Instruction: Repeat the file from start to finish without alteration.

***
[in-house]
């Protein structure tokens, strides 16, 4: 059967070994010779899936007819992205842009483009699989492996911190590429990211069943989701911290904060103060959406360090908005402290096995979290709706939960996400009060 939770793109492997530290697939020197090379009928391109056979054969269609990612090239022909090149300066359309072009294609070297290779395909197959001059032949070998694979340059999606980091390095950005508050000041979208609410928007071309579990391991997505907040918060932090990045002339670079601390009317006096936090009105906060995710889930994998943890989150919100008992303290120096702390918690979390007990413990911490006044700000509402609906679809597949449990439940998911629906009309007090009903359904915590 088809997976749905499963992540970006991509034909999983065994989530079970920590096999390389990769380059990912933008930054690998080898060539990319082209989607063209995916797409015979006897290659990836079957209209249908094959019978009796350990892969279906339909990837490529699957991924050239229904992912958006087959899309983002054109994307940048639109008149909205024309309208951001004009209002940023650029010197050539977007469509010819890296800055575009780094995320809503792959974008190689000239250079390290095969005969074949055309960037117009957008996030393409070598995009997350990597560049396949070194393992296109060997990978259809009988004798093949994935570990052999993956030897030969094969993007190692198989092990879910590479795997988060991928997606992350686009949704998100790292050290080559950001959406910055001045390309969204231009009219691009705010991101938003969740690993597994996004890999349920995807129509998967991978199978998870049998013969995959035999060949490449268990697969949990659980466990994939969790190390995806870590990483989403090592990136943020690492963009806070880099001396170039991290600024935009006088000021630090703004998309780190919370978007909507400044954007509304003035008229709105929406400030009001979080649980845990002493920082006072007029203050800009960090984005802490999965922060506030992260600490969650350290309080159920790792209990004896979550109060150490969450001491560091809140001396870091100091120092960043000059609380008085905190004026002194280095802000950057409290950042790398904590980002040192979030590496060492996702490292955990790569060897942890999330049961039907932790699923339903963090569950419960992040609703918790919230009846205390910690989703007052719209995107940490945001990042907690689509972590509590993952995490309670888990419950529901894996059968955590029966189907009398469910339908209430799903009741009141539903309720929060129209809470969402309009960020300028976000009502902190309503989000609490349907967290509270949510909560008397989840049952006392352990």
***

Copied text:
[in-house]
């Protein structure tokens, strides 16, 4: 059967070994010779899936007819992205842009483009699989492996911190590429990211069943989701911290904060103060959406360090908005402290096995979290709706939960996400009060 939770793109492997530290697939020197090379009928391109056979054969269609990612090239022909090149300066359309072009294609070297290779395909197959001059032949070998694979340059999606980091390095950005508050000041979208609410928007071309579990391991997505907040918060932090990045002339670079601390009317006096936090009105906060995710889930994998943890989150919100008992303290120096702390918690979390007990413990911490006044700000509402609906679809597949449990439940998911629906009309007090009903359904915590 088809997976749905499963992540970006991509034909999983065994989530079970920590096999390389990769380059990912933008930054690998080898060539990319082209989607063209995916797409015979006897290659990836079957209209249908094959019978009796350990892969279906339909990837490529699957991924050239229904992912958006087959899309983002054109994307940048639109008149909205024309309208951001004009209002940023650029010197050539977007469509010819890296800055575009780094995320809503792959974008190689000239250079390290095969005969074949055309960037117009957008996030393409070598995009997350990597560049396949070194393992296109060997990978259809009988004798093949994935570990052999993956030897030969094969993007190692198989092990879910590479795997988060991928997606992350686009949704998100790292050290080559950001959406910055001045390309969204231009009219691009705010991101938003969740690993597994996004890999349920995807129509998967991978199978998870049998013969995959035999060949490449268990697969949990659980466990994939969790190390995806870590990483989403090592990136943020690492963009806070880099001396170039991290600024935009006088000021630090703004998309780190919370978007909507400044954007509304003035008229709105929406400030009001979080649980845990002493920082006072007029203050800009960090984005802490999965922060506030992260600490969650350290309080159920790792209990004896979550109060150490969450001491560091809140001396870091100091120092960043000059609380008085905190004026002194280095802000950057409290950042790398904590980002040192979030590496060492996702490292955990790569060897942890999330049961039907932790699923339903963090569950419960992040609703918790919230009846205390910690989703007052719209995107940490945001990042907690689509972590509590993952995490309670888990419950529901894996059968955590029966189907009398469910339908209430799903009741009141539903309720929060129209809470969402309009960020300028976000009502902190309503989000609490349907967290509270949510909560008397989840049952006392352990």